Pilots pay for more Project Lifesaver training

Published 12:11 am Saturday, July 29, 2017

The Pilot Club of Andalusia and the Covington County Sheriff’s Office has again partnered to expand their knowledge of Project Lifesaver.

Sheriff Dennis Meeks said on Friday that the Pilots donated $1,500 for training in Project Lifesaver. The classes are scheduled next month.

Project Lifesaver is a 501(C)(3) community based, public safety, non-profit organization that provides law enforcement, fire/rescue, and caregivers with a program designed to protect, and when necessary, quickly locate individuals with cognitive disorders who are prone to the life threatening behavior of wandering. The organization was founded in 1999 in Chesapeake, Va. The necessity of this program was determined through the correlation between cognitive conditions and the act of wandering. With the dramatic increase of cognitive conditions since the inception of the organization, the program has grown from a localized program to a program recognized internationally as a proven and effective method of “bringing loved ones home.”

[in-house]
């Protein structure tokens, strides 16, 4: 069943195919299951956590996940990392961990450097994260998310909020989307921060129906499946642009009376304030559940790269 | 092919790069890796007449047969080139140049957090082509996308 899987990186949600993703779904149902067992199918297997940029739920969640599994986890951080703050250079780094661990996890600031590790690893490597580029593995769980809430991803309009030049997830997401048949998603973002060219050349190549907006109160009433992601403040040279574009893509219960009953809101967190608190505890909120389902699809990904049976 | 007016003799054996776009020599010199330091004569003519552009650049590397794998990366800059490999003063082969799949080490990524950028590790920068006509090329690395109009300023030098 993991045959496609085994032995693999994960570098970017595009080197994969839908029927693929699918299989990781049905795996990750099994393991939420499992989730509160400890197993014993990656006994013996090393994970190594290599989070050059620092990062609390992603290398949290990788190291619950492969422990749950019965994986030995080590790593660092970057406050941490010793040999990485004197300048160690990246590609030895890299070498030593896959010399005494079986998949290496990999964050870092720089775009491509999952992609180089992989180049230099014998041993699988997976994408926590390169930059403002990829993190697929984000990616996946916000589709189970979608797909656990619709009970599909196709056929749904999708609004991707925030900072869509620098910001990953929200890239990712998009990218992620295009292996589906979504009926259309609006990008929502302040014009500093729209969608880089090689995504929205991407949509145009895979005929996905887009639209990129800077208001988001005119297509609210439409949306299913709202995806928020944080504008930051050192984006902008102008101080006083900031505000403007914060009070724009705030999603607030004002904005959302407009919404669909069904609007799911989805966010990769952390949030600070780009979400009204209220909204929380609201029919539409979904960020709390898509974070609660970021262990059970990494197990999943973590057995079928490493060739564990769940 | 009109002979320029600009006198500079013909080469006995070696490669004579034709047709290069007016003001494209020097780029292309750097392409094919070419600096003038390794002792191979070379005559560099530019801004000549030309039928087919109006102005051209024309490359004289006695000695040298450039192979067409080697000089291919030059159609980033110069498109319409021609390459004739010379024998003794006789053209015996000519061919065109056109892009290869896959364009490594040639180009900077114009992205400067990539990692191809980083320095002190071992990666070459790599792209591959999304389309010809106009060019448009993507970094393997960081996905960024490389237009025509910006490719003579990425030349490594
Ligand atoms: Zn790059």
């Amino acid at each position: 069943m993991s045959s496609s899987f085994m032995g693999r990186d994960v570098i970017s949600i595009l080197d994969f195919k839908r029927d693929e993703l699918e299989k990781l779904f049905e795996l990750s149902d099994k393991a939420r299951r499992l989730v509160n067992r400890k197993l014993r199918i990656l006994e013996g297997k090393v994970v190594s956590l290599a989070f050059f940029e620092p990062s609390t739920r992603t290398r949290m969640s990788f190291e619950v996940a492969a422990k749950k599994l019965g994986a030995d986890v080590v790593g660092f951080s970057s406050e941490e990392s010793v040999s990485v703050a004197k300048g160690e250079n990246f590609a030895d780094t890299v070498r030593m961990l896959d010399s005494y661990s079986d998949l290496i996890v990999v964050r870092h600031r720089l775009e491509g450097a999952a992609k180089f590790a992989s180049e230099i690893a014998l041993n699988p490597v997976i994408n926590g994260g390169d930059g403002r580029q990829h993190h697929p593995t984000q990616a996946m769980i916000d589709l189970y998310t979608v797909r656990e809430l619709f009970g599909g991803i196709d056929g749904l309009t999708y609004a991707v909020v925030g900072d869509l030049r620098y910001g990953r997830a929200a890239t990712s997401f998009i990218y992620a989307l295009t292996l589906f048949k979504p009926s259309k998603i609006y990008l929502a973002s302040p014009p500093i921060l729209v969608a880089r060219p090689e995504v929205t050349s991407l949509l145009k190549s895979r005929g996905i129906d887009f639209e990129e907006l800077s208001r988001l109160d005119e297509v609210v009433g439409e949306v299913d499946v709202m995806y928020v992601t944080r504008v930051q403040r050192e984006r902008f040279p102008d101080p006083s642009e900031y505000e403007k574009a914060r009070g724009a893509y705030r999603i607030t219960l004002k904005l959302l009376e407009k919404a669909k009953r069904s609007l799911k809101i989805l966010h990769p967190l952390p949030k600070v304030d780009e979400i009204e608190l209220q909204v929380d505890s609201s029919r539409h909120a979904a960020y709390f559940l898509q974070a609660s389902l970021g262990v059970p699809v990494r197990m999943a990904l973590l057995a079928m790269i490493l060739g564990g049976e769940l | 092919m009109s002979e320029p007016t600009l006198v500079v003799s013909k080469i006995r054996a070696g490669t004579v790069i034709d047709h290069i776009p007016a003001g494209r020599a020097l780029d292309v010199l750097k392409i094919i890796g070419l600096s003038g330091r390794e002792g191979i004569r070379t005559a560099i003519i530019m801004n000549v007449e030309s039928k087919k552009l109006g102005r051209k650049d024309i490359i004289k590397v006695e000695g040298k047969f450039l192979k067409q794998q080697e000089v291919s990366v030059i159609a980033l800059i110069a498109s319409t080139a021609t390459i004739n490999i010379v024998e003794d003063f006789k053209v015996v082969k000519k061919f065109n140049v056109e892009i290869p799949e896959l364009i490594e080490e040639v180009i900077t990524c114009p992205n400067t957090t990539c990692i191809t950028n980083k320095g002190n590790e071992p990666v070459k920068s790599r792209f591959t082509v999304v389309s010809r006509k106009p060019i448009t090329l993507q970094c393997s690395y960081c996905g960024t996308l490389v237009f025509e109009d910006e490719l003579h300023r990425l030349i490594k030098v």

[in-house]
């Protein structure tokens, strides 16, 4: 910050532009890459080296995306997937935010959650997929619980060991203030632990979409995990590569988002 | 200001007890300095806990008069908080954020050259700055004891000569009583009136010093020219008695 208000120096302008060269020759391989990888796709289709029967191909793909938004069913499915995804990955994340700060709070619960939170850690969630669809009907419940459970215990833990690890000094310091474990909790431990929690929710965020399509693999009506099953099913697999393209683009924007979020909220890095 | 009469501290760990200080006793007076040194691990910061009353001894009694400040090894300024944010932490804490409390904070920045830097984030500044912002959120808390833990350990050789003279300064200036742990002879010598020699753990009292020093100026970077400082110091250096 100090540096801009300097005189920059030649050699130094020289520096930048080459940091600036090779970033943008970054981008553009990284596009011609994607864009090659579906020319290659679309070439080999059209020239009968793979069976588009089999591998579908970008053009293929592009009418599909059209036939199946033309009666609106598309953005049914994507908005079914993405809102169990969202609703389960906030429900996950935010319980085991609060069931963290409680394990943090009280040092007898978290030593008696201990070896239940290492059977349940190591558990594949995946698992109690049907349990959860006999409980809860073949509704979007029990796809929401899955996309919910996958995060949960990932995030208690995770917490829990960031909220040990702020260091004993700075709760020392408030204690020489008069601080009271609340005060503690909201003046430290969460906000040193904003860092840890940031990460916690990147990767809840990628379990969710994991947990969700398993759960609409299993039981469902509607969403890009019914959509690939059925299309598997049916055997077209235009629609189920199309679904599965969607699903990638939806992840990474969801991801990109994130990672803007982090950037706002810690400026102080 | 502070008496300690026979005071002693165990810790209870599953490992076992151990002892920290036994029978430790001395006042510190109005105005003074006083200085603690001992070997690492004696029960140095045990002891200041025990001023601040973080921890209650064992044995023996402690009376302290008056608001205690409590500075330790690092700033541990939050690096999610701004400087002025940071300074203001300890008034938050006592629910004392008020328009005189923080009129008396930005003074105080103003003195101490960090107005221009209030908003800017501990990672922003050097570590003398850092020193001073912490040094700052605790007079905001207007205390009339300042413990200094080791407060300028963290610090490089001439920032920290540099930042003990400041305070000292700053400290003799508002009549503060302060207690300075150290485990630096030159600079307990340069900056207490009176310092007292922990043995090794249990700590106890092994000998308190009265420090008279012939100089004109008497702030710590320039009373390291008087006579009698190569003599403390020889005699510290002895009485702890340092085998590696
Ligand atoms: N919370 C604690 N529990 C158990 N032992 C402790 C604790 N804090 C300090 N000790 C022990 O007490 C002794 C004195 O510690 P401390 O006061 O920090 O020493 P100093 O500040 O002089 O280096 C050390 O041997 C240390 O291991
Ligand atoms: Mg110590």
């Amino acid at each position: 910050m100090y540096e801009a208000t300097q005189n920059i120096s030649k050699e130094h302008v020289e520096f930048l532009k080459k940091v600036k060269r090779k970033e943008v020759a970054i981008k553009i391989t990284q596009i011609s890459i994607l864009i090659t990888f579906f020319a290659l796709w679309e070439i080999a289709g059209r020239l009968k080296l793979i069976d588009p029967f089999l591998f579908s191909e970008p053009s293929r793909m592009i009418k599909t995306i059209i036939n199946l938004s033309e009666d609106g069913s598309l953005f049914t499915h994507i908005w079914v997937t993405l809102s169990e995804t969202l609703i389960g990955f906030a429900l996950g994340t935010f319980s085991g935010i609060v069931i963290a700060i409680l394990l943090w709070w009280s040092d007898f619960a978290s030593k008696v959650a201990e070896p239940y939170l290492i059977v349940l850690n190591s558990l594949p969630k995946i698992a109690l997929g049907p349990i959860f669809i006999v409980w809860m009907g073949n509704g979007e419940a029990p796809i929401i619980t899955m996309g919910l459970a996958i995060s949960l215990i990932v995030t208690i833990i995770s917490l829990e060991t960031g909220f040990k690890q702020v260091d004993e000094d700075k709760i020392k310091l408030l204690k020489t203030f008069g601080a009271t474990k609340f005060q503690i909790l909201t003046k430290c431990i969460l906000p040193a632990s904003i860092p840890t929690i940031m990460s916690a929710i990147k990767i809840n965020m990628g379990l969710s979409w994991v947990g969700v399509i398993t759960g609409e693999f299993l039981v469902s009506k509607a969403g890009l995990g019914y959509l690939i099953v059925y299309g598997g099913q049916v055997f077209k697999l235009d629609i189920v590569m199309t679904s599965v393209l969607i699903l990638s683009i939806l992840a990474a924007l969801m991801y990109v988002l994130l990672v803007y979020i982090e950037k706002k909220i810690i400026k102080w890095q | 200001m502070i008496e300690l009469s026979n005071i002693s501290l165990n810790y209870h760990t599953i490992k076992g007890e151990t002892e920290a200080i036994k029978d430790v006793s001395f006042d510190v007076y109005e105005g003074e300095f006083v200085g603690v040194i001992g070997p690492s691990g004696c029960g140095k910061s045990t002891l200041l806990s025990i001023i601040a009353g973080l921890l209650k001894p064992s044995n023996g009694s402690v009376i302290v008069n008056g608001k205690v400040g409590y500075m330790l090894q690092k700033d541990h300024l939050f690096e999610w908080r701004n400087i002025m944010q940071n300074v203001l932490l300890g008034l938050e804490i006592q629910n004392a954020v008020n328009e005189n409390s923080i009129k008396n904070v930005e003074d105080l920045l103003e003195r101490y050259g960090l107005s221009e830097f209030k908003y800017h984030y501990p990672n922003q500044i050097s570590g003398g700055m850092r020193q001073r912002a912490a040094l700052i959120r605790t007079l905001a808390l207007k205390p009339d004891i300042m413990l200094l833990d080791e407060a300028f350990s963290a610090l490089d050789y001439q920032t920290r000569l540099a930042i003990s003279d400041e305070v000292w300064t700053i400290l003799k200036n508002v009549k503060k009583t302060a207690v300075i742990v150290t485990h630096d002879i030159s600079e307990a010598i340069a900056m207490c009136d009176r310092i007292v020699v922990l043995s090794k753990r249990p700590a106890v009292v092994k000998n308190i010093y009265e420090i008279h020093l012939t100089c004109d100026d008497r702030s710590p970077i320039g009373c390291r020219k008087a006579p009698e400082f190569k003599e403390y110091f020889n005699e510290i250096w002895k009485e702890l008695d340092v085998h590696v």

Meeks said the sheriff’s office will send Lt. Howard West and Lt. Alan Syler to training.

“They are coming out with some new stuff, and we hope to get the training on that,” he said. “There is some new technology.

West said there is new technology that established a perimeter in addition to the bracelets and alerts caregivers if the person has gotten outside of the safety zone.

He hopes that technology can be added to the local program in the future.

Meeks said that he wanted people to understand that they do not track or monitor people’s locations using these devices.

“If someone wanders off and the caretaker calls 911, we have the equipment to locate them, if they have the Project Lifesaver bracelet,” he said.

So, far Meeks said they have not had to use the Project Lifesaver. “I hope we never have to,” he said.

The service is absolutely free to anyone who has a family member or friend who has dementia, Alzheimer’s or autism, Meeks said.

Meeks and West said there are only about seven of the Project Lifesaver bracelets in the county.

West said that he spoke to Escambia County, Fla., and they have about 28 in their county.

“It’s a great tool,” he said. “But people often think we are tracking them. We only use it in case of emergency. It’s just a location assistant.”

The Project Lifesaver project is funded fully by the Pilots.